A soldier is standing on the back of a flatbed pick-up truck leading the convoy. His high-powered twin-barrelled gun is turned towards Nigeria. In reality, though, the weapon is aimed at what Boko Haram call their “caliphate”, or Islamic state.
The border village of Amchide is mostly deserted. Only a handful of people can be seen as we drive through. They are hastily throwing a few belongings on a cart as they prepare to leave. They probably did not have time to take anything when they fled during an attack, and came back to recover their possessions.
The dusty road is the line that the militants keep crossing on almost a daily basis now, attacking the villages and Cameroonian army positions.
“Every day, there are gunshots,” a Cameroonian commander says.
He explains that the situation is so tense that he would rather stay anonymous.
“They are there; they are turning, watching, trying to know what we are doing and how we can react. It’s unpredictable. Boko Haram is like a ghost.”
‘Not our war’
The strain is tangible. Cameroon’s elite Rapid Intervention Battalion, commonly known by its French acronym BIR, has lost dozens of men since the beginning of the year in the fight against Boko Haram. About 1,000 men from BIR, trained by US and Israeli forces, have been deployed along a 500-km (300- mile) stretch of porous border with Nigeria.
Boko Haram is advancing and Cameroon’s military fight daily battles to keep the boundary with Nigeria – Africa’s most populous state – intact.
Cameroon’s military recently dispatched another 2,000 soldiers to the border region to reinforce troops. Last month, Boko Haram attacked the military post at Amchide with a tank.
Cameroonian army officer
A car bomb exploded a few metres away minutes before the tank stormed the gate of the Cameroonian base. The tank’s charred remains are still to be seen outside the military post.
Cameroonian soldiers complain that they have been left to fight a war which started in another country on their own. On the other side of the front line, the Nigerian army has fled.
“And the French, where are the French?” an army officer bitterly asks, referring to the French counter-terrorism force commanded from Ndjamena, the capital of Chad, only a few hundred kilometres to the north-east.
The rains have come to an end and the rivers have dried. Cameroonian soldiers know that during the dry season, more attacks are likely. Their concern is that the militants, who have taken control of some ten towns in Nigeria, want to raise the black flag of their “caliphate” on their territory as well.
“No one is really able to say what Boko Haram wants,” says Saibou Issa, specialist in Peace and Security Studies at the University of Maroua, the capital of Cameroon’s Far North region.
“But they are able to play on the fact that the cross-border security co-operation is non-existent. It is only a matter of time before Boko Haram launches a terror attack in Maroua. Then it will trigger a much bigger crisis.”
There are suspicion and fear on the streets of Maroua, which has a population of more than 200,000.
“I don’t feel comfortable near people whom I don’t really know well,” says a student at the university, “I make sure that I am home before six PM.”
“Never go out without your ID card,” says the young man next to her as they queue to register for their exams.
“Anything can happen and if you are caught in the area when it does, without documents, you will automatically become a suspect,” he says.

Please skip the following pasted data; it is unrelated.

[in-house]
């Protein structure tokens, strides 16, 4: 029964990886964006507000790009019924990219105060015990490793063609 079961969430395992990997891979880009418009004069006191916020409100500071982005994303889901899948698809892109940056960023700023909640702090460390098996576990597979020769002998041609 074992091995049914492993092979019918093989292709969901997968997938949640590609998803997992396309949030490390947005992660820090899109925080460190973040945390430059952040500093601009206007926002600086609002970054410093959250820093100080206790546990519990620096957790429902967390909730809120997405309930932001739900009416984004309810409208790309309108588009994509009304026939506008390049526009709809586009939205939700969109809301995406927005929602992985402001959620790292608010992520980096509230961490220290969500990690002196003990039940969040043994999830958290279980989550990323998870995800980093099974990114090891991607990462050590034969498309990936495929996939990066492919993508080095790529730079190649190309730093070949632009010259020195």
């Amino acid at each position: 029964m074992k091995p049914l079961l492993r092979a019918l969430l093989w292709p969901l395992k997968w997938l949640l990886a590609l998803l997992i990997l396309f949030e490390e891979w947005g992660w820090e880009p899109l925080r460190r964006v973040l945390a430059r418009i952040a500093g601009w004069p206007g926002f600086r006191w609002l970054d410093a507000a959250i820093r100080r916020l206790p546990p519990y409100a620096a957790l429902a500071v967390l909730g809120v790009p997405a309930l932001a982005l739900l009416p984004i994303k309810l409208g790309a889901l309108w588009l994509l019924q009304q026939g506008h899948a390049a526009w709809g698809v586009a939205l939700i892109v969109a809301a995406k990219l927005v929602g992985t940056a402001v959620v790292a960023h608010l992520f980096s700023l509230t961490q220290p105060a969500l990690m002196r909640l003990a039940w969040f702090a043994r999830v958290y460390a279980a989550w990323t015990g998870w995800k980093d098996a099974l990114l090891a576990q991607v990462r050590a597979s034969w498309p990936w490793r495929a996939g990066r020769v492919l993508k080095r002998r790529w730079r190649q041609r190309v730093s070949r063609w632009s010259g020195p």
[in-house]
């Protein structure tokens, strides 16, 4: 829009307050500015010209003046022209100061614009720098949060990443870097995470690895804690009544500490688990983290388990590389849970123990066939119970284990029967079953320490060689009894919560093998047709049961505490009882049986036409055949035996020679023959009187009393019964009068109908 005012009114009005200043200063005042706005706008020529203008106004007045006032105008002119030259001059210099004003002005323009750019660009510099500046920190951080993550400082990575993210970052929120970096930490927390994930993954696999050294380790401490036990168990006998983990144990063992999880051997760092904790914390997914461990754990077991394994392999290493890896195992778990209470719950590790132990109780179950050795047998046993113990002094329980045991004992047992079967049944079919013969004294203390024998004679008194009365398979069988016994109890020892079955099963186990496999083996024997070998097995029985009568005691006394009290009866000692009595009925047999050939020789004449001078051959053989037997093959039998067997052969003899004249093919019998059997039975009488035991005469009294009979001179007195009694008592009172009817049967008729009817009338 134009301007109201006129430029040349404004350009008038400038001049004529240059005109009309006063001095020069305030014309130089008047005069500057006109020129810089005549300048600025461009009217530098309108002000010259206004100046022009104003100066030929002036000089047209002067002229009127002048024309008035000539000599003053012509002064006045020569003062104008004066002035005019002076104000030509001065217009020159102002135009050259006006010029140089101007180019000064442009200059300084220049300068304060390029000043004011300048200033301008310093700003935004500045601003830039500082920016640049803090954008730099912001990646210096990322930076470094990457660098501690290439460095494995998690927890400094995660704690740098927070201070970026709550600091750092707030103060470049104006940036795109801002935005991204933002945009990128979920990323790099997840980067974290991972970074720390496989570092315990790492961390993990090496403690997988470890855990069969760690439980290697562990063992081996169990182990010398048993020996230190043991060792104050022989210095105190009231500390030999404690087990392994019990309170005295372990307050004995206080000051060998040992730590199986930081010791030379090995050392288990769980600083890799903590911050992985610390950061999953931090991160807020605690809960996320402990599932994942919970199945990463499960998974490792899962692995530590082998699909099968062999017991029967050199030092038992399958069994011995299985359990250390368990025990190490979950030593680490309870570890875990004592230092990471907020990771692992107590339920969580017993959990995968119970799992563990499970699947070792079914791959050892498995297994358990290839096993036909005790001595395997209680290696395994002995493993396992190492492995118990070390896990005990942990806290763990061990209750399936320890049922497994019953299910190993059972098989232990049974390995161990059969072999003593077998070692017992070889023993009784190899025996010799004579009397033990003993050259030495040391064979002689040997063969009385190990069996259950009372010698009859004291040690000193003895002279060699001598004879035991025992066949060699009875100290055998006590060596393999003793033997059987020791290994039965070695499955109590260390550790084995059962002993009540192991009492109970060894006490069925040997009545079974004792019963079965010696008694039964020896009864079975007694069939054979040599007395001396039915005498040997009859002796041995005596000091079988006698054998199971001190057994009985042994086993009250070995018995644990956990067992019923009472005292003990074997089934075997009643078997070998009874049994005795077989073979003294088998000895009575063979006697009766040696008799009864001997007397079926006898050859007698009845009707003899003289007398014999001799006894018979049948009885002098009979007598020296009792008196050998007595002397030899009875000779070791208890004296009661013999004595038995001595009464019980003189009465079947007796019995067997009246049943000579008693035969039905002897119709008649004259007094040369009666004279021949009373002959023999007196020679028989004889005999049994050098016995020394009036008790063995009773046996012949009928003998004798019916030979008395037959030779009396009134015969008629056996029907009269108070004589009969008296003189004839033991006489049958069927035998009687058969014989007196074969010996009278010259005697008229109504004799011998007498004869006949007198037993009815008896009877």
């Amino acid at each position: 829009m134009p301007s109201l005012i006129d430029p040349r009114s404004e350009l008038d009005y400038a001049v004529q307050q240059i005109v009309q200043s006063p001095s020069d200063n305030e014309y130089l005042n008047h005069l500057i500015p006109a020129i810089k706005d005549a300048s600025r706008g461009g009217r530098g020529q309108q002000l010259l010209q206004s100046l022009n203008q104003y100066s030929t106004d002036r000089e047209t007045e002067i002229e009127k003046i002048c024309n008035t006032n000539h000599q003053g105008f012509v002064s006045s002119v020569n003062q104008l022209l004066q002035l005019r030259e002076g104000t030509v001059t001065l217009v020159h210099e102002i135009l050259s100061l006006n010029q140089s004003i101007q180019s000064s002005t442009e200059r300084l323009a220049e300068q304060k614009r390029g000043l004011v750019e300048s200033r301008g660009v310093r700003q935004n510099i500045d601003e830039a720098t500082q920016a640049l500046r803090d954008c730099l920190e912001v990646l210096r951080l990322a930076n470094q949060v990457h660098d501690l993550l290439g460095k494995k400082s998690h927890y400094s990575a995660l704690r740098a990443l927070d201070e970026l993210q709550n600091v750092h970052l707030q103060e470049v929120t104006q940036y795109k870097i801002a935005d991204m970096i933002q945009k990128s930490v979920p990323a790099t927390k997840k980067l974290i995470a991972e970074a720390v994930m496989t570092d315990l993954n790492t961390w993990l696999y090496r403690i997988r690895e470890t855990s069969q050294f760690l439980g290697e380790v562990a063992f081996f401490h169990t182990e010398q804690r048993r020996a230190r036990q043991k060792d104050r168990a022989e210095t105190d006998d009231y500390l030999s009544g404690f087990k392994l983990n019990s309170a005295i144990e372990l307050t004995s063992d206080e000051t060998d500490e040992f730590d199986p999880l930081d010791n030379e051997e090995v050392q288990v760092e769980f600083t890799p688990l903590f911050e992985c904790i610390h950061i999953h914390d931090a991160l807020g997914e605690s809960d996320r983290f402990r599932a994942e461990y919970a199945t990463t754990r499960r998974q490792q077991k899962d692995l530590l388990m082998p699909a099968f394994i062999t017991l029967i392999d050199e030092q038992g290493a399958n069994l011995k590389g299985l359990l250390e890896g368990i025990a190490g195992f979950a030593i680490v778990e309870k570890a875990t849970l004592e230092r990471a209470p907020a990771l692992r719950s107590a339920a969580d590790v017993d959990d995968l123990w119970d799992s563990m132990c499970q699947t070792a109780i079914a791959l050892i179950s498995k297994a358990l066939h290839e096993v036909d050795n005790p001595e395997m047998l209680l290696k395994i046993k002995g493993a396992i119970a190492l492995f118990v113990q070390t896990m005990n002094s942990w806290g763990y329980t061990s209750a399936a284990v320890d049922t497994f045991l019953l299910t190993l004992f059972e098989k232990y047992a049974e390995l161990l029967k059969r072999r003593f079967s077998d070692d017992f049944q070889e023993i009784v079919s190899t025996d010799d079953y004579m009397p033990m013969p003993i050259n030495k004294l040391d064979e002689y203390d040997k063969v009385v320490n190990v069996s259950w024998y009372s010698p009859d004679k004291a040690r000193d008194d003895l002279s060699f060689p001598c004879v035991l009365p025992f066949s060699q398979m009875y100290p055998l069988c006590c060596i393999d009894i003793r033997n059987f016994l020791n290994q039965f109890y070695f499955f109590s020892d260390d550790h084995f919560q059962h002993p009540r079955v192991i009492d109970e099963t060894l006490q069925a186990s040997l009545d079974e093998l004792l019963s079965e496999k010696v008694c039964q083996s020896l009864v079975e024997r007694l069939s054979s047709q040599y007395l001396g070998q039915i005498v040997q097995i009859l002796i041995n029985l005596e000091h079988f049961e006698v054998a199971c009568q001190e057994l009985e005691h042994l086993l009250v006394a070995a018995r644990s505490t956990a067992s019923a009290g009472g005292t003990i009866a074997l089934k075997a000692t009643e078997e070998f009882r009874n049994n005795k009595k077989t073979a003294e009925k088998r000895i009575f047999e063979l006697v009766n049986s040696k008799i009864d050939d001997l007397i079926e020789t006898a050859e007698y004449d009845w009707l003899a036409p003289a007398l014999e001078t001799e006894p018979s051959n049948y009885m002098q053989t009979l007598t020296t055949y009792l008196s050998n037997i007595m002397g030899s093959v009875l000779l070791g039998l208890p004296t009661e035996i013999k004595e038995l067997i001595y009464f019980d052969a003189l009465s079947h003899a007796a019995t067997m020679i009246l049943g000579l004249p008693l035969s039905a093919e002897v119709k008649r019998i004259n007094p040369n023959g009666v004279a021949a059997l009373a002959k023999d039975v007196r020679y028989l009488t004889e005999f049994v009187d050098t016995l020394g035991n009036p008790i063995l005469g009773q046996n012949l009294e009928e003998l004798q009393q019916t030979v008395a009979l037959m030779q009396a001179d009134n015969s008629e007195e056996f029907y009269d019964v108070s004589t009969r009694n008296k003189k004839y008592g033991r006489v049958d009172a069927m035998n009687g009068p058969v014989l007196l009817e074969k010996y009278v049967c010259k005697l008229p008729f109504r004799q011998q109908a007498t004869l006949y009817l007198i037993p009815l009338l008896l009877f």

In this impoverished region, pastoralists and traders cannot move across the border anymore.
The long-term economic impact of Boko Haram’s military campaign, launched in Nigeria in 2009, is grim. About 43,000 Nigerians have poured into Cameroon so far, according to the United Nations High Commission for Refugees (UNHCR).
‘You must convert’
“We expect thousands more in the coming weeks,” says Samuel Cameroun at Minawao refugee camp, which currently hosts 17,000 people. They all arrive there with stories of unspeakable suffering inflicted by Boko Haram.
“When they took over my town, we felt like prisoners,” says Mariamu Ali, 26. Her husband was shot dead by Boko Haram in Gwoza, a Nigerian town with a population of more than 250,000 captured by Boko Haram in August when it declared a caliphate in areas under its control. After a year on the run, the rest of Mrs Ali’s family is finally reunited here at the camp.
From the foothills of Gwoza in Borno state, they had kept fleeing southwards, from one attack after another.
“When they ordered single and widowed women to marry fighters, I knew I had to escape,” says Mrs Ali, a Muslim.
When Boko Haram raids a town or a village, it rules with guns and knives.
Adamou Moussa, a Christian, shows me a large scar on his right arm. He took a bullet during one attack, he says, and in another attack his left hand was maimed.
“They said: ‘We have come purposely for you, you have to be a Muslim today’,” Mr Moussa explains.
To the militants who threatened to slit his throat if he did not comply, he replied: “To be a Muslim for me is not a day job. I cannot be a Muslim. I have my religion.”
A Boko Haram fighter went for his neck but he raised his hand to protect himself. One of his fingers was severed. People like Mr Moussa are lucky to have escaped Boko Haram’s rule and are safe for now but the brutality they left behind in Nigeria may soon follow them as Boko Haram has already spread its war into Cameroon.
Who are Boko Haram?
Founded in 2002
Initially focused on opposing Western education – Boko Haram means “Western education is forbidden” in the Hausa language. Launched military operations in 2009 to create Islamic state. Founding leader Mohammed Yusuf was killed in same year in police custody. He was Succeeded by Abubakar Shekau. Declared terrorist group by US in 2013
Seized towns for first time in August 2014